Procrastinators and Productivity
- Author Ngozi Anna Akunne
- Published January 1, 2024
- Word count 904
PROCRASTINATION AND PRODUCTIVITY
On today’s episode on being productive, I will be centering on procrastinators and productivity. But first, while is productivity a frequently misunderstood concept? Most people believe that to be productive, they’ve to work harder and longer. Notwithstanding, productivity isn’t about following through further, but rather about investing your time and attention in a further strategic way to add value to your life, connections, and career. The only way you’re going to change and improve your productivity is if you take the necessary way to rule out the reasons why you may be suffering from a lack of productivity.
Why Do People Procrastinate?
Nearly everyone is guilty of procrastination sometimes. High-priority tasks are usually difficult or time-consuming and it’s frequently easier to find straightforward, less important tasks to do instead.
Most people at some time or another will have set up themselves putting off starting a task, even though they feel uncomfortable about doing so. This is known as procrastination, which can be defined as ‘ The act of replacing high-priority actions with tasks of lower priority or doing something from which one derives enjoyment, and therefore putting off important tasks after time.’ Or ‘To freely delay an intended course of action despite awaiting to be worse off for the delay.’
This putting off important tasks results in a sense of guilt that causes a loss of motivation and personal productivity. It can also lead to stress as a result of disapproval for not meeting commitments.
If you are uncomfortable justifying to yourself why you aren’t getting on with a particular risk, you also need to accept that you’re presumably guilty of procrastination. Indeed if you don’t suffer from this problem yourself, it’s possible that someone in your team does and you may be able to help him or her overcome it.
What Triggers Procrastination?
The task appears boring or pointless. Most people admit to putting off jobs because they find the job dispiriting or unwelcome, or they hope that the job will ever go down, or they just don’t know where to start. They may justify this by finding simple tasks to do instead.
One thing that you’ll need to guard against is the tendency to justify procrastination on the basis that you’re just putting a job off until you’re ‘in the right.’ However, you can now look back at it and see if you keep a record of how you spend your day. You can identify any tasks that you typically have difficulty starting or sticking to. Once you recognize the types of tasks that cause you to procrastinate, you can try to manage and exclude this behavior from doing it.
Your capability to be successful at any task isn’t dependent upon your mood.
There are occasions when you will have to do something you don’t like, even if you don’t feel like it, that is just essential that the task is completed. That doesn’t mean your results are going to be of a better quality, or that the task will be a failure. It just means that in this instance your motivation comes after you’ve started work on something.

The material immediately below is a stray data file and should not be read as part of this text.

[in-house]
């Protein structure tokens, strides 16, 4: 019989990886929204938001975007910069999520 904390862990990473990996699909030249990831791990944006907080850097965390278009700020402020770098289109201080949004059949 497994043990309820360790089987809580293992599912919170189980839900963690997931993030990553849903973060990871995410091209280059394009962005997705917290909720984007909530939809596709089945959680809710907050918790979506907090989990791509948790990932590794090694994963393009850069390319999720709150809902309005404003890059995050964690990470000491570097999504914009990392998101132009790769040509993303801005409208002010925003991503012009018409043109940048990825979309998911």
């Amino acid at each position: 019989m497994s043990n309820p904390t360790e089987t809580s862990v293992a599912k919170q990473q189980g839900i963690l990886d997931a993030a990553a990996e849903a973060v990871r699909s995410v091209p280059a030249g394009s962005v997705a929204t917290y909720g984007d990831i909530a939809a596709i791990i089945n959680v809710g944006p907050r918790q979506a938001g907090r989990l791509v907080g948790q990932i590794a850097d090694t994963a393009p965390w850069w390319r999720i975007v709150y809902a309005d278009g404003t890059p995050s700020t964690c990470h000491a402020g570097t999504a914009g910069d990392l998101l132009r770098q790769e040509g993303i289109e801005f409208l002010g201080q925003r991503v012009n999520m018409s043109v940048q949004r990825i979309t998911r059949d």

Sometimes, working on a project helps bring about a change in our mood. We can’t always expect to be in the right mood all the time. Neither should you expect to be able to work on things in life only when you’re in the right mood. These are just elaborate excuses we make up to reinforce our procrastinating behavior.
It may be impossible to determine which is the cause and which is the effect. Are you de-motivated because you’re a habitual procrastinator or are you procrastinating because you are demotivated? In either case, procrastination will cast a shadow over your working day that will make it disagreeable and unfulfilling.
In the longer term, you’ll find that it damages your character as a productive worker and it can ultimately lead to chronic depression. Motivation is a complex topic and is difficult to measure because it’s entirely subjective.
Procrastination on the other hand is easy to identify because it’s always specific to a particular task and because it manifests itself as an inability to begin it or progress it.
All of us have a conscious thought process that ‘speaks to us’ throughout the day. We do have control over it in as important as we can purposely impact it, but it also tends to ‘do its own thing’ if we don’t actively try to direct it. Most of the motivational programs that have been developed involve educating this inner voice to be wholly positive. Whilst this does help, it’s a lot of work because it takes a lot of practice to train it. An important simpler tactic is to make yourself purposely aware of it particularly when it becomes overly negative. These are just many exemplifications of negative task-specific thoughts, but you can probably come up with numerous others of your own.
Eventually, and maybe most importantly, you need to appreciate how delicate it is to overcome the habit of procrastination. The act of putting off something difficult and doing something more enjoyable instead will always give an immediate price Remember, however, you’ll only succeed by diving into the problem one task at a time.
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